Spacial Relationships!

God’s call will always require the help of the right people.

People will either hinder your call or help your call. The people you build relationships with aren’t just bodies filling up spaces, they are spirits that influence atmosphere’s. The people you let into your relational spaces are influencing the spiritual atmosphere of your life more than you think. Bad company ruins good character. When the Apostle Paul was writing to the church in Galatia he said, “You were running well, WHO hindered you?” (Gal 5:7). Notice he didn’t say WHAT hindered you but WHO hindered you?

God blesses you through people but Satan can also curse you through people as well. It takes sharp discernment to know the difference. Not every person that enters your life, should you turn your landing lights on for. Unfortunately, I, like many other Christians have believed that we are to have relational space for every person that passes our way because we are supposed to ‘love our neighbour as we love ourselves’ and we are to be accepting of people in whatever form they come in. The biblical mandate to love and honour each other is unchanging, however God did not build you to have relational space for everyone. Your spirit has infinite capacity to connect with God but you do not have infinite capacity to include every passerby in your relational space.

Some people are allies, some are acquaintances, some people are partners in the call God has placed upon you and some are simply ‘no fly-zone’ people. Just as a country has controlled airspace that stops foreign military aircraft from drifting across its borders, we should have some controlled relational space that doesn’t allow unhealthy co-dependent relationships to develop. Never drift into a relationship without thinking, ‘What space in my life will this person occupy?’

Every relationship in your life belongs in a certain space. It’s what I call ‘Spacial Relationships’. Spacial miscalculations could cost you dearly in more ways than you realize. Hello Abraham and Lot!

When God called Abram to leave his family and go to the promised-land, he did not invite Lot to go with Abram but Abram did and it cost both Lot and Abram dearly. Never invite someone on the journey God hasn’t invited to go with you. Conflict arose between Lot’s growing family and Abram’s growing family and they had to part ways. It wasn’t until after Lot left Abram that God spoke to Abram again about his calling. Sometimes it isn’t until certain people leave your life can God speak what he needs to because God’s fresh revelation might be polluted by the influence of uninvited people. When God declared his intention of destroying Lot’s place of residence, Abram felt responsibility to rescue Lot. Whatever relationship you author, you have to perfect, but whatever relationship God authors, God’s spirit helps perfect. As Lot and his wife flee the town that is now burning sulfur, Lot’s wife looked back and became a pillar of salt. A Hefty price to pay for a spacial miscalculation.

Take responsibility for your relational space and look for kingdom connections. God’s got a global dot to dot plan and if we tune into his call, He will partner us up with the people He wants us to be in relationship with.

Insight!

2 thoughts on “Spacial Relationships!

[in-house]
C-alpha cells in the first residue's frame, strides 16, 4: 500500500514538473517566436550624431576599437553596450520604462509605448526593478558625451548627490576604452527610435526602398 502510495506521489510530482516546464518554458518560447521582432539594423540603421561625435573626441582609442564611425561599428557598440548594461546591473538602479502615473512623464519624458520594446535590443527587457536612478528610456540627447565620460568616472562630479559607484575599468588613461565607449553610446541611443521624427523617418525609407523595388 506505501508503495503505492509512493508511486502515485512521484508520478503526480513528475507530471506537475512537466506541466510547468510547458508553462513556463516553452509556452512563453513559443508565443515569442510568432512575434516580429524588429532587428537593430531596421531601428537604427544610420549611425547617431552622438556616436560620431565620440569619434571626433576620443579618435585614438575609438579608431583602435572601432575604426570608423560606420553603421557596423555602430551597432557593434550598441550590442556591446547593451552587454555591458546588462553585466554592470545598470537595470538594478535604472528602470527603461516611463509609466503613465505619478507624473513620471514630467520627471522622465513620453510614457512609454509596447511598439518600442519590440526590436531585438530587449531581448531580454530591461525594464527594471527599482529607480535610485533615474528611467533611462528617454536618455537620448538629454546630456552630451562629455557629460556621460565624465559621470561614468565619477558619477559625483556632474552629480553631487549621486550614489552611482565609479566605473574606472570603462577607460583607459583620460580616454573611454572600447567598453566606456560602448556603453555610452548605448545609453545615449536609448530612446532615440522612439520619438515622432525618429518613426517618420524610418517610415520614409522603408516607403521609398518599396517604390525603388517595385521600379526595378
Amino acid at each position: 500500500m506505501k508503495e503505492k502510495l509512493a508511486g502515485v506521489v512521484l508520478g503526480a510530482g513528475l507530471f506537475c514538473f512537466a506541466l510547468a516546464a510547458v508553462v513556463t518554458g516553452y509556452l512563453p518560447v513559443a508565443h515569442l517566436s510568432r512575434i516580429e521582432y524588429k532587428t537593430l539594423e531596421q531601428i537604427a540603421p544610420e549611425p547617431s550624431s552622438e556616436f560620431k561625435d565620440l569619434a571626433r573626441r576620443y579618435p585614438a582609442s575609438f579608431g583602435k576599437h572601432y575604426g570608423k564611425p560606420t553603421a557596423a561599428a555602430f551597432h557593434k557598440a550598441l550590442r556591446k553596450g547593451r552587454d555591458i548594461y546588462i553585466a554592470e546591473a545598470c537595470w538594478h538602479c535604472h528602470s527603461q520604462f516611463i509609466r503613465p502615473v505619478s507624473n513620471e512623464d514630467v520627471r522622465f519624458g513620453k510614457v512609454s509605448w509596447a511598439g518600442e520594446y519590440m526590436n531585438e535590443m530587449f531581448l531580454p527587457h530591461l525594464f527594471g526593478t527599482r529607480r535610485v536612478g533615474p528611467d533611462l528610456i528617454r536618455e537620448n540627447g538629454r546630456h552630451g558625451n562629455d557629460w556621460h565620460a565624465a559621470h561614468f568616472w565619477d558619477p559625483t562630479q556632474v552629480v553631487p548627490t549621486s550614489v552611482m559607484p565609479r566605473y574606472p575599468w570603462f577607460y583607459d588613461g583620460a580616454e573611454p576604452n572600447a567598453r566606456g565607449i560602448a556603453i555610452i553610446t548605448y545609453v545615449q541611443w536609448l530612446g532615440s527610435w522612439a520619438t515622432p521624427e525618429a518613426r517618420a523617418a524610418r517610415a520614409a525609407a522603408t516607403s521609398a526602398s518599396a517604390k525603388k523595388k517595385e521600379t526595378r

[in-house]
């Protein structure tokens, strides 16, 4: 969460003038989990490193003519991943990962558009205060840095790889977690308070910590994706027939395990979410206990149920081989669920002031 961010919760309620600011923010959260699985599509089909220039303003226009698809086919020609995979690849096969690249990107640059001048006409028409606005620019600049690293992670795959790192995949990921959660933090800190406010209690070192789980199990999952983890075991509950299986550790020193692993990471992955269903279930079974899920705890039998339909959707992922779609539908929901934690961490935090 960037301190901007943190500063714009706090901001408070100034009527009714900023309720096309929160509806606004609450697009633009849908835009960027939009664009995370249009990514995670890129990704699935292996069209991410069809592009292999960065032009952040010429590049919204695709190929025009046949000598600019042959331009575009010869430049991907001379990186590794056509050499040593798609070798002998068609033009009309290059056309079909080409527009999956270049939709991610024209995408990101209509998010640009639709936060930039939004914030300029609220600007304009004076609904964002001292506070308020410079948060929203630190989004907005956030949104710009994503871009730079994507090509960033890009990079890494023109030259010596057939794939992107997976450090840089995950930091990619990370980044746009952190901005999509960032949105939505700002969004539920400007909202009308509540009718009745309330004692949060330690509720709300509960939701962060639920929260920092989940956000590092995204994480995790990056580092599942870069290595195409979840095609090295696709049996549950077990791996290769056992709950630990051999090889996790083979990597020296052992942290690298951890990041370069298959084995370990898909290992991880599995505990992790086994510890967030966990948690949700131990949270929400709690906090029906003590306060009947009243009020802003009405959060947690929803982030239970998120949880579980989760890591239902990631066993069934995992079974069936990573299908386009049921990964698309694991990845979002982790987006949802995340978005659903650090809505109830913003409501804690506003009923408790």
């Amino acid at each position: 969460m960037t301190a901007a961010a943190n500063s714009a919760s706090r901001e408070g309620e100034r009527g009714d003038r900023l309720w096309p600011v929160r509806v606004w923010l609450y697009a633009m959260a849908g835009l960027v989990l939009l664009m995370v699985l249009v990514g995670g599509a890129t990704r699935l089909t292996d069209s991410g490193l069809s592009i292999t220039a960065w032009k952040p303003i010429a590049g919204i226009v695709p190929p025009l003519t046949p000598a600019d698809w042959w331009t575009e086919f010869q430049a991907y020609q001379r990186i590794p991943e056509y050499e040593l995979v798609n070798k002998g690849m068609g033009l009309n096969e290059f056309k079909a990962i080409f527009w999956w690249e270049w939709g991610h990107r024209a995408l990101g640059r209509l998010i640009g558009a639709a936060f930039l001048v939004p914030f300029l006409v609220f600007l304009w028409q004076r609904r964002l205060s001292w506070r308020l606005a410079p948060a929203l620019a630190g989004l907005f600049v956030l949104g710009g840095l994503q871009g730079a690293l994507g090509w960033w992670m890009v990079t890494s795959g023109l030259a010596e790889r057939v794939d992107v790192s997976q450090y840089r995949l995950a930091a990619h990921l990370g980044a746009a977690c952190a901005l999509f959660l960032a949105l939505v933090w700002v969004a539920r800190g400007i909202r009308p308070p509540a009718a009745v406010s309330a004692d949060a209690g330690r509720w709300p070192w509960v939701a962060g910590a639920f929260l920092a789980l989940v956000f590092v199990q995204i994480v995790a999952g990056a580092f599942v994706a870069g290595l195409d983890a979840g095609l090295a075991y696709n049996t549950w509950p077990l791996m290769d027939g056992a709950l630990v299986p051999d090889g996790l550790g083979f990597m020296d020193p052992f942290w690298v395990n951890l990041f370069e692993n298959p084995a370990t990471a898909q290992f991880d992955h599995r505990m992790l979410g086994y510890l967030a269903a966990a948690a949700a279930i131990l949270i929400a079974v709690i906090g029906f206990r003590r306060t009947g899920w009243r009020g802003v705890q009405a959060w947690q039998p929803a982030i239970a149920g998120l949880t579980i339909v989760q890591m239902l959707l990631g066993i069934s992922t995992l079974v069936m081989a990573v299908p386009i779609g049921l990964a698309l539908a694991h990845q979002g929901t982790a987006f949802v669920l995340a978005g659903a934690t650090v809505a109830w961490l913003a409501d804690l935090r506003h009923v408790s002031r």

1. Hi Corey. I actually felt quite sad after reading this post. While some of the principles you offer may be true they seem to be a pretty selfish basis to build/allow relationships on.

    There are people all through our community who don’t know how to do relationships well and if everyone in the body of Christ was to build relationships based on who will help propel them to the heights of their call, there would be people who would never encounter a loving, godly example of what a healthy relationship looks like.

    It was Jesus who, within the security of a perfect relationship, moved and entered into relationship with a sinful, selfish, rebelling, self righteous people. In the context of a right relationship with God, are we not called to do the same? To model healthy boundaries rather than exclusivity in relationships? This is not saying we have to be in close relationship with anyone and everyone we come across but rather that we take the focus off of ourselves and our needs for long enough to consider those of another.

    I agree that some relationships at times need to be severed for various reasons but surely we are not to be so focused on having OUR needs met when assessing whether we let someone into our “relational space”?

    1. Hi Bec,

      I think you may have taken my thoughts out of context. I’m in total agreement with your feedback, however, if you look at Jesus proximity of relationships throughout the gospels, you see that he spent the bulk of his time with his disciples. He ministered to the masses, had a group of 120 around him by the time he ascended to the Father (Acts 1), he sent out the 72 for ministry, he called the 12 to himself (exclusive group to train and disciple) and he chose 3 (Peter, James and John) to be with him in some significant encounters (Mt Transfiguration). The random accounts of Jesus connecting with the likes of Zaccheus and the Gentile woman were minimal. I’m not saying that we develop exclusive relationships but I am saying that we need to be wise about the amount of time we spend in certain relationships in light of the call of God on our lives.

      I don’t advocate selfishness in relationships nor did I suggest in my blog that it is about having our needs met. I’m simply reflecting from my experience, observation and dealings with people particularly in my pastoral role and have discovered some important insights that can help us all do relationships better.

      CT

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